As an industry, we're increasingly more comfortable with who millennials are, and what they want. It's taken a long time, but most brands are now attuned to their likes, dislikes and behaviors.
But don't get too comfortable. Gen Z, born between 1997 and 2011, is now coming of age in large numbers, and marketers can't afford to take as long to come to grips with Gen Z as they did with millennials.
The first cohorts of this new generation, who are now 16 to 19 years old, are increasingly relevant to a wide variety of categories and products. Globally, they are huge too: around 2 billion of the world's citizens -- approximately 27% of the global population -- belong to Gen Z.
The danger for marketers is that Gen Z is not millennial-lite or even millennial-extra strong, but different in distinct ways.
Born and growing up at a time of financial crisis and institutional instability, Gen Z are frugal and brand wary. But they are also industrious and collaborative. Smartphone-first and impatient of brands that don't offer them connected experiences, they expect visual and technical excellence and transparency at their fingertips.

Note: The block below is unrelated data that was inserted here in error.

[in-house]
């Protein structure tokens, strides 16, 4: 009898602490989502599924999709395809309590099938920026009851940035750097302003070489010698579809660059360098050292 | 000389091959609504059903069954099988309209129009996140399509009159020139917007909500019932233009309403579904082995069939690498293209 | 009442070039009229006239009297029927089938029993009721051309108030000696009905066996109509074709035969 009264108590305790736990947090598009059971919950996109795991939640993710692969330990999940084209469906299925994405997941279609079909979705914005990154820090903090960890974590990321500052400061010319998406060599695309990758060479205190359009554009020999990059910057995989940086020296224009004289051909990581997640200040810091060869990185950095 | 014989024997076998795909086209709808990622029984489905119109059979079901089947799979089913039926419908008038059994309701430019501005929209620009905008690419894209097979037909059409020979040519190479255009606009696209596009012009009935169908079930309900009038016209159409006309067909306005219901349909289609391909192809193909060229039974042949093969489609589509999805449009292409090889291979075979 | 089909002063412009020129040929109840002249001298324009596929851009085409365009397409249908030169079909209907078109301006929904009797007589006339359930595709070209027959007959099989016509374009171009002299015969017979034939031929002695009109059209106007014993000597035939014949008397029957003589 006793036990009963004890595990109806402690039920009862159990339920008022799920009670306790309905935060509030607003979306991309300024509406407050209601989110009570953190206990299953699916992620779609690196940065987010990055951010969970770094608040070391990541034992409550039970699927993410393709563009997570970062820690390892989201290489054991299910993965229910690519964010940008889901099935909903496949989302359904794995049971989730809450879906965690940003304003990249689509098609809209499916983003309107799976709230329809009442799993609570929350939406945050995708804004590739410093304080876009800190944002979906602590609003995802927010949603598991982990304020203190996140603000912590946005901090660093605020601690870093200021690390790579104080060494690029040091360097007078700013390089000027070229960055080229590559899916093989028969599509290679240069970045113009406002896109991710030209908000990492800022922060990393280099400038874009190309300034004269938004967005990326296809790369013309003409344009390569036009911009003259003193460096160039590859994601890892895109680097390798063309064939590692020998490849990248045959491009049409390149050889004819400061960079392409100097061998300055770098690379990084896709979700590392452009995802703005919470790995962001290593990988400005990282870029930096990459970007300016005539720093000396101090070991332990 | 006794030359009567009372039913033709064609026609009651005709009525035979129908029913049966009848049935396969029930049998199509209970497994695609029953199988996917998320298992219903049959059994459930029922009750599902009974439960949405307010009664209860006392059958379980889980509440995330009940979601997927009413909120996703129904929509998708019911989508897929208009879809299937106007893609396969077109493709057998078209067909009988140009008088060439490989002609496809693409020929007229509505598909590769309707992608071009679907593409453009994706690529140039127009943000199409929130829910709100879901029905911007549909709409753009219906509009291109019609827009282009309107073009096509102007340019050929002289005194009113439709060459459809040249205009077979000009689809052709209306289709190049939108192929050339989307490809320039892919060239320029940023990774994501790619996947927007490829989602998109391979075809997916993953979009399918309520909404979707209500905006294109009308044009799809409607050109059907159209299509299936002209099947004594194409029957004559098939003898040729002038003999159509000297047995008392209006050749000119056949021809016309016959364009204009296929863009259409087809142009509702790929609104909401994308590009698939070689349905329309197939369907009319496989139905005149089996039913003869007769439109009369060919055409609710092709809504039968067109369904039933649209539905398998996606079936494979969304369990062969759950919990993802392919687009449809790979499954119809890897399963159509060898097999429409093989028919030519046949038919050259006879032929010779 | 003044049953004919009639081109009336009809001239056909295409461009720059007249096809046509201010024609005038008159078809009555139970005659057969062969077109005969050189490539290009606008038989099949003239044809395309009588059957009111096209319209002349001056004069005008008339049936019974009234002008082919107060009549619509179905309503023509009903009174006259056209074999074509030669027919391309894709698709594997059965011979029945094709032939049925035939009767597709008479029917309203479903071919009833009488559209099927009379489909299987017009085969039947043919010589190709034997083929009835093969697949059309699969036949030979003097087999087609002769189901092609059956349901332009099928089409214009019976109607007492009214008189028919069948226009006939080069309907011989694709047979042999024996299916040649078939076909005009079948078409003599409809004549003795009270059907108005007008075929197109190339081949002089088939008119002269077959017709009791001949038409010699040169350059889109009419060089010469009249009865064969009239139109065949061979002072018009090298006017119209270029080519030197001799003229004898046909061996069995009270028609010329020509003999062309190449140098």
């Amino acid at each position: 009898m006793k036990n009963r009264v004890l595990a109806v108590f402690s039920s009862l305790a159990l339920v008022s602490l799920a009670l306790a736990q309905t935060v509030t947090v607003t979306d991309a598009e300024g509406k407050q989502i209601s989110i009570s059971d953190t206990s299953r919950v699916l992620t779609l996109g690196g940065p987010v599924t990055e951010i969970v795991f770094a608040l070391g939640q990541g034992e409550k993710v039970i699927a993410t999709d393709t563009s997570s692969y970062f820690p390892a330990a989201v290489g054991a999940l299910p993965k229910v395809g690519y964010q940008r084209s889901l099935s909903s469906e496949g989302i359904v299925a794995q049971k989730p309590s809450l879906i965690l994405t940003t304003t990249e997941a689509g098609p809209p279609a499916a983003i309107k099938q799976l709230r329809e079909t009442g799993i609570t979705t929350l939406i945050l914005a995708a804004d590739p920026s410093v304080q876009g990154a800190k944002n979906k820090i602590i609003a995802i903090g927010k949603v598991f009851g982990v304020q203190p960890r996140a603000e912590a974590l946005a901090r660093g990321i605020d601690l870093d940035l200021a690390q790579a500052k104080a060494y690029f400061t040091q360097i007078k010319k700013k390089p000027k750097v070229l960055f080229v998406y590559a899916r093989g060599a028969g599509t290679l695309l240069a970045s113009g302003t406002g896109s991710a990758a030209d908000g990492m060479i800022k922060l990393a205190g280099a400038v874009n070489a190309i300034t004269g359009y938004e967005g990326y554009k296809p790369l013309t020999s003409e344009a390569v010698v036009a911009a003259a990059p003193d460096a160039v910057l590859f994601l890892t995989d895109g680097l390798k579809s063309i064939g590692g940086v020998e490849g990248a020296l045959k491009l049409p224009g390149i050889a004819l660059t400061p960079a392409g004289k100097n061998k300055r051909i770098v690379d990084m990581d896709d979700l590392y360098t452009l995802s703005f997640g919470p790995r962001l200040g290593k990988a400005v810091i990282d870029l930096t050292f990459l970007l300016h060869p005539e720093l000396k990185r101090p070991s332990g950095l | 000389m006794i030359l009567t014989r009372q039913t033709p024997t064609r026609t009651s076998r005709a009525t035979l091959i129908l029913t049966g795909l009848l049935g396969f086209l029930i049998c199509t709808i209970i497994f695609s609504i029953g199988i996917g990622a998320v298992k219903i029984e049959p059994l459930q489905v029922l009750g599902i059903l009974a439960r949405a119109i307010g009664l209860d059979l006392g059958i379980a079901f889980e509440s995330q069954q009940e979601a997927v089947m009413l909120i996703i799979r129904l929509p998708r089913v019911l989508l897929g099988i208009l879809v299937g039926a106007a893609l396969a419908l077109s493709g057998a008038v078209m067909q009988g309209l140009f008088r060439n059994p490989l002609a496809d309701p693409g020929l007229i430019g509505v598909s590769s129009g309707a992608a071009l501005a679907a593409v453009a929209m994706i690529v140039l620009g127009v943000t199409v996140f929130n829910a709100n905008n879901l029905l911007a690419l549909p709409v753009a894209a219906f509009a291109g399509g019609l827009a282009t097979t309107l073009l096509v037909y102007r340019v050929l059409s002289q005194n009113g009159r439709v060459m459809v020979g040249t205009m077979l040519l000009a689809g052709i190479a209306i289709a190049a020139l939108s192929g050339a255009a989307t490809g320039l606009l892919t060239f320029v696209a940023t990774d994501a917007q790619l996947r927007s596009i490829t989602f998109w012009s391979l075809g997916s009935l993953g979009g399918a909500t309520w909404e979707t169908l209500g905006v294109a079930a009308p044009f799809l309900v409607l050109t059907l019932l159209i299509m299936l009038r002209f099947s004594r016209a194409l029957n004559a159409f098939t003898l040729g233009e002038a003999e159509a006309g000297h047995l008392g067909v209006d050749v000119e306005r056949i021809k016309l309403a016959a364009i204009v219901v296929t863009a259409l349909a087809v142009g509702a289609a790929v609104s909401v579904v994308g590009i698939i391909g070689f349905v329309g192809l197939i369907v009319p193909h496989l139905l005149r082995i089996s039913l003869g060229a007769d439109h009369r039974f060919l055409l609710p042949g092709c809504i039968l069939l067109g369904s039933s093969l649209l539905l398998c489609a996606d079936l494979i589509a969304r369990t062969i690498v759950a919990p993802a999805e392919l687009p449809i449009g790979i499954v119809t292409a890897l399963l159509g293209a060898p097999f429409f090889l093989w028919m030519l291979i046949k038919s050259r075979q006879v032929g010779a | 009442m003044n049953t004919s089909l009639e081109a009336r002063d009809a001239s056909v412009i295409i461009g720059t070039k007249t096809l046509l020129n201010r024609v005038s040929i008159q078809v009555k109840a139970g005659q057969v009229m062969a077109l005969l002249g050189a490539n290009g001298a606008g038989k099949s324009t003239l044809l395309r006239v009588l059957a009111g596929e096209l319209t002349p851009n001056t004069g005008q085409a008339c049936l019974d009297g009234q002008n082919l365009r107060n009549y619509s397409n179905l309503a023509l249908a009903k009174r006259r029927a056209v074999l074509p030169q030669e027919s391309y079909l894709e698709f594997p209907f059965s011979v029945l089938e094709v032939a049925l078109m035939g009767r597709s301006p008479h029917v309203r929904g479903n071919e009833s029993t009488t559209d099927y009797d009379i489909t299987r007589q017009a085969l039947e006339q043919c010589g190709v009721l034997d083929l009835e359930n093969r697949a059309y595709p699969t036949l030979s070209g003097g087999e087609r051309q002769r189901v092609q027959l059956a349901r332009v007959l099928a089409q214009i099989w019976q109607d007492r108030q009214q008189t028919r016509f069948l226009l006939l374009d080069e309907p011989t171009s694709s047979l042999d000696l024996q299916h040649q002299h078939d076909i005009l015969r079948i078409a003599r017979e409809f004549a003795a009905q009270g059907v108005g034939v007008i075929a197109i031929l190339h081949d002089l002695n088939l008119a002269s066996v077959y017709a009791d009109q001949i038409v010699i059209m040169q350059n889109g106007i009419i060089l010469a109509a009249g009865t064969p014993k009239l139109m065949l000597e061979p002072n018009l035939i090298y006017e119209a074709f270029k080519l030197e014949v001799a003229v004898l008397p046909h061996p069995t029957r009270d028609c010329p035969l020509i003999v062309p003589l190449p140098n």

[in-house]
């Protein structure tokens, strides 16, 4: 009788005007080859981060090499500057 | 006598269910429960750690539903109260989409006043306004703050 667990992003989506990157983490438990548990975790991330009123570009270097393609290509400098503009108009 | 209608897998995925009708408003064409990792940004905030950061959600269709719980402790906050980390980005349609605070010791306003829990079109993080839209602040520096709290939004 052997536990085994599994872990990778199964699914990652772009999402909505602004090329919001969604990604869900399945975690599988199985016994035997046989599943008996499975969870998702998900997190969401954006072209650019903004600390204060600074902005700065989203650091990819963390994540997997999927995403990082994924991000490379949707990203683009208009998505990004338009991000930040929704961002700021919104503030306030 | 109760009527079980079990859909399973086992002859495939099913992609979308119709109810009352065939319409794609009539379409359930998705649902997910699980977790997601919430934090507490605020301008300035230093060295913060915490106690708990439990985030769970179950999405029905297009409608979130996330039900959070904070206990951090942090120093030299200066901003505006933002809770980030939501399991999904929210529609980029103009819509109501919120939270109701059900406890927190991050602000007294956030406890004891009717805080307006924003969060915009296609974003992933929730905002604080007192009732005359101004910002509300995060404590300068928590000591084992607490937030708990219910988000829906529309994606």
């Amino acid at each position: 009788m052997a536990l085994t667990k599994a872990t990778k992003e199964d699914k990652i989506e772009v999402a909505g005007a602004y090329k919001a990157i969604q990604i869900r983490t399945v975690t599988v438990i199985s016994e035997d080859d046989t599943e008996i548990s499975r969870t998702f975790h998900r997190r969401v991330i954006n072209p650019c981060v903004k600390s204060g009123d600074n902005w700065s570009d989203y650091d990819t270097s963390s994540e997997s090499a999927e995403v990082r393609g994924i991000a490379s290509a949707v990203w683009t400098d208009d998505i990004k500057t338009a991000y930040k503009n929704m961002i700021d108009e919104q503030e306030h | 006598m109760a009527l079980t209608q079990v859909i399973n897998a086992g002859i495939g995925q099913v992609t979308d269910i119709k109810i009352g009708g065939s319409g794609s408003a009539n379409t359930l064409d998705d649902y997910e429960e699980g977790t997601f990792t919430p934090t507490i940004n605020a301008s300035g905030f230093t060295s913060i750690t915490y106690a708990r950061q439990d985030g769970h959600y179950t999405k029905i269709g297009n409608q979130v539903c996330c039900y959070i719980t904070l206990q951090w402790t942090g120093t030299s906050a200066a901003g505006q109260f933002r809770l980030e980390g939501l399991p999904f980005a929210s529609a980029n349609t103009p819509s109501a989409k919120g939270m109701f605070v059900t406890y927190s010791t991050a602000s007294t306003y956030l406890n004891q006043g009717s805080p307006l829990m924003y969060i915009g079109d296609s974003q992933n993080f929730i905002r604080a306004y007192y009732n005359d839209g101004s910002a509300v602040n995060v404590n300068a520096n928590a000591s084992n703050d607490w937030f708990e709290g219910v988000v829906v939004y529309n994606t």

While millennials coveted personalization in their media and advertising experiences, attempts at hyper-personalization often come off to Gen Z as intrusive. Ironically, while Gen Z places a great emphasis on personal privacy, they expect brands to be fully transparent. In an age where everything is knowable, brand imagery and values have to be consistent and discoverable across all brand touchpoints.
This presents something of a conundrum for marketers. Gen Z not only challenge how brands communicate, they challenge the very notion of a brand's authenticity and transparency in digital.
Appealing to Gen Z's unique sense of self and the world around them will require brands to embrace three key paradigm shifts in 2017: